Many of the resources listed below are available only in Dutch. That’s not a big deal; some datasets are available on more than one site; modern browsers have automatic webpage translation available natively or through add-ons; and the Geneanet forums and facebook groups have friendly people who can assist you.

The story of the Netherlands is careful planning and building of critical water management infrastructure. Map: Wikipedia

Provinces of the Netherlands

Friesland (Fryslân)

  • AlleFriezen. This site focuses on the northern province of Friesland. The Frisians have a local language (although everyone speaks Dutch), and it’s important to remember that if you are in North America — many of the Dutch who emigrated trans-Atlantic in the latter half of the 18th century were Frisian or from nearby Groningen or Drenthe provinces. Frisian families habitually used patronymic surnames until Napoléon’s decree; note that first names may have Dutch or Frisian spellings in documents.
  • Tresoar. This is the literary museum, library and archive of Fryslân.




  • Gelders Archief. 17 million genealogical records from the province are available.
  • Achterhoek Ancestors. This site, compiled by Yvette Hoitink, is focused on the eastern towns of Gelderland province.






  • Het Utrechts Archief. Civil and parish records for the province and city of Utrecht. The archive promises to reply to all e-mails about genealogy in three business days.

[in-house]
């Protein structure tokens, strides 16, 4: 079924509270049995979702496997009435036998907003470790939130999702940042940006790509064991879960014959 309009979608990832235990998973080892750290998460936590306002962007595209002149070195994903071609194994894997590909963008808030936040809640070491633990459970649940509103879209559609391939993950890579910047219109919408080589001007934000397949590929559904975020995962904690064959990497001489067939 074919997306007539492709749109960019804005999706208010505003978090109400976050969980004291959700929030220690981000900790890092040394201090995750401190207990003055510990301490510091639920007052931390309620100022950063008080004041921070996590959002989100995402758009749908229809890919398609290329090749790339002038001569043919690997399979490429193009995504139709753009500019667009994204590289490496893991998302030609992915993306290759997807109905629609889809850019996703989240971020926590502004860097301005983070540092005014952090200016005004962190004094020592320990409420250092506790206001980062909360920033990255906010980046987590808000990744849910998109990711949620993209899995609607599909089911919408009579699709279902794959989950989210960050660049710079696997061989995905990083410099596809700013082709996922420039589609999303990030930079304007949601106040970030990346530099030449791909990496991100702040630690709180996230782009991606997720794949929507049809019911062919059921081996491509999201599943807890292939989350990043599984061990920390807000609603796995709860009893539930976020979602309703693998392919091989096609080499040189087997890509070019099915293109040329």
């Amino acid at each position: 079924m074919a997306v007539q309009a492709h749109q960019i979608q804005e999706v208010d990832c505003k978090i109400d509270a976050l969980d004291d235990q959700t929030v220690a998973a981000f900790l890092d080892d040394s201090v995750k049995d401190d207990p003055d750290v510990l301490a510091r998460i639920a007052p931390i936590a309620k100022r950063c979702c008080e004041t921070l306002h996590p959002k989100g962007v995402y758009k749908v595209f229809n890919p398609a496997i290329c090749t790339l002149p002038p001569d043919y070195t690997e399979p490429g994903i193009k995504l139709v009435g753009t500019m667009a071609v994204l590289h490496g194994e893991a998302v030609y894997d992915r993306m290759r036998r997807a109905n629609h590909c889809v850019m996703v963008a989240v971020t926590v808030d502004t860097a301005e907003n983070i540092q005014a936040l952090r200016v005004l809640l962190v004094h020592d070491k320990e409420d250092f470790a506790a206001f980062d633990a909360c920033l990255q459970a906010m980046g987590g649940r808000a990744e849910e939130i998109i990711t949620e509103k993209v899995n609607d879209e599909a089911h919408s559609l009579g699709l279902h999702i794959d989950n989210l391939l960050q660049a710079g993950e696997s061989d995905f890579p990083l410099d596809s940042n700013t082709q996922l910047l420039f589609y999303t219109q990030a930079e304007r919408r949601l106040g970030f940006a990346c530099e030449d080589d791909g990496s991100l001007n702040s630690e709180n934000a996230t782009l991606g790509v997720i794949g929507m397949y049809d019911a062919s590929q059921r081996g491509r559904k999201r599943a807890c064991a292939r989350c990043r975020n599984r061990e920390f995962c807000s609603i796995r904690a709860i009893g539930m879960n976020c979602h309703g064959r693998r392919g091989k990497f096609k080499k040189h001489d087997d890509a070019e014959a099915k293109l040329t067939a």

• This is the most recent province, created from the closure of a sea dyke in the 1930s. There were towns on former islands there; the records can be found at WieWasWie.

Former colonies

Municipal archives

Did we miss any resources? Please let us know in the comments! And don’t hesitate to ask for help in our forums. Geneanet members are helpful and questions are monitored by support!


Having a problem getting the research tools to work. Was trying to do duplicates bu merge button wouldn’t work at all.

Answer from Geneanet: Please visit our forum for support questions, you will get the help you need. Be sure to mention what kind of system you are using (computer, browser, tablet).

While visiting a relative in Crumlin, Northern Ireland she mentioned that our ancestors might have come from Netherlands / Dutch Heritage. The last name I am researching is Bell. I only go back to a Meredith Bell about approximate birth 1840. Anyone have any connections to them? Thank you